A Review of the Literature on Restraint in Care Homes

Gary Mitchell, Joanne Strain

Research output: Contribution to conferencePosterpeer-review


Introduction: Restraint is a term that is used in healthcare to broadly describe the practice of restricting movement or liberty (RCN, 2008). It includes physical/mechanical (i.e. bed rails), technological (i.e. surveillance), psychological (i.e. telling someone they are unable to do something) & chemical (i.e. prescription of sedative medications). Older people who live in care home settings are at risk of being inappropriately restrained and the purpose of this review is to synthesise the empirical research on the phenomenon with regards to care home and residential settings. Methodology: A review of the literature was conducted in May 2017 using five healthcare databases and following Aveyard’s (2014) approach. A total of 53 empirical studies met the inclusion criteria and were included in this review. The findings were critically appraised using CASP tools & thematically analysed using Braun and Clark’s (2006) framework. To the authorship team knowledge, this is the first review of its kind. Results: Four main themes emerged from this review which related to the prevalence and practices of restraint, personal attitudes to restraint, the importance of organisational culture in influencing restrictive practice and interventions to reduce restraint. Discussion: Restraint is undoubtedly a complex issue as evidenced by this review. The prevalence and practice of restraint is inconsistent and widespread. There are many different forms of restraint but it is a poorly defined and understood topic within care home settings. Despite often being used as a measure for safety, there is a strong evidence base to suggest that restraint usually causes more harm than good.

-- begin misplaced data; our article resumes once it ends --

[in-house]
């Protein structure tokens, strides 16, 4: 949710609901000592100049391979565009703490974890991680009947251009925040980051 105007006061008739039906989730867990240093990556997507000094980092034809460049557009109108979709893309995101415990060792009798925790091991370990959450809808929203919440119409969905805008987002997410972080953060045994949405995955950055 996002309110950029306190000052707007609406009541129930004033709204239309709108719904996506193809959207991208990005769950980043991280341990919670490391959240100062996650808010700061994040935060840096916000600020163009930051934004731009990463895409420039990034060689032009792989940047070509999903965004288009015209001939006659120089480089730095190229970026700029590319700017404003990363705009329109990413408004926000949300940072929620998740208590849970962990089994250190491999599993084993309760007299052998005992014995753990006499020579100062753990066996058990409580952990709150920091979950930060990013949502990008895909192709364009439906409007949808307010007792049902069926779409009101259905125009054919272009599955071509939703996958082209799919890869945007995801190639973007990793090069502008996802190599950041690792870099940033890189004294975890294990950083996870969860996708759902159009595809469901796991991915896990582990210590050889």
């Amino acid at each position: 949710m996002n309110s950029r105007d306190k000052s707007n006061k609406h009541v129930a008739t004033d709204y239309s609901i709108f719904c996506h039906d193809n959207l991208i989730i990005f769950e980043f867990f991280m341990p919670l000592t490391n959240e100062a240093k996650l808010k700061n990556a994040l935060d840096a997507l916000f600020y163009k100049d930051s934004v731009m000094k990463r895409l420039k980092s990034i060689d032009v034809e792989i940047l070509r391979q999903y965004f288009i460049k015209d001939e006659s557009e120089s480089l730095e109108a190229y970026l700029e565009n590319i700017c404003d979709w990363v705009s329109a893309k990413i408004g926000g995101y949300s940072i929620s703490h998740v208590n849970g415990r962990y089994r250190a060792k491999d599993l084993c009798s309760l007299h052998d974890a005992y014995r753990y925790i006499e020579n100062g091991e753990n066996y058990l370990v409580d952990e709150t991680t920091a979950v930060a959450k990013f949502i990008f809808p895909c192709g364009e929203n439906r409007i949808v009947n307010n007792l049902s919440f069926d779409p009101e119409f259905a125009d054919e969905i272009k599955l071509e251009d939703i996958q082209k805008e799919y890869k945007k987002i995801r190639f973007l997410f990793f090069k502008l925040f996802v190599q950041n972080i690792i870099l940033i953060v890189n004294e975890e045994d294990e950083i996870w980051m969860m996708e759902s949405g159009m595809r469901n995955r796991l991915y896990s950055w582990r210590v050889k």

Original languageEnglish
Publication statusAccepted - 14 Jan 2018
EventRoyal College of Nursing 2018 International Research Conference -
Duration: 16 Apr 201818 Apr 2018


ConferenceRoyal College of Nursing 2018 International Research Conference


  • Restraint
  • Safeguarding
  • Human Rights
  • Ethics
  • Care Homes
  • Older People


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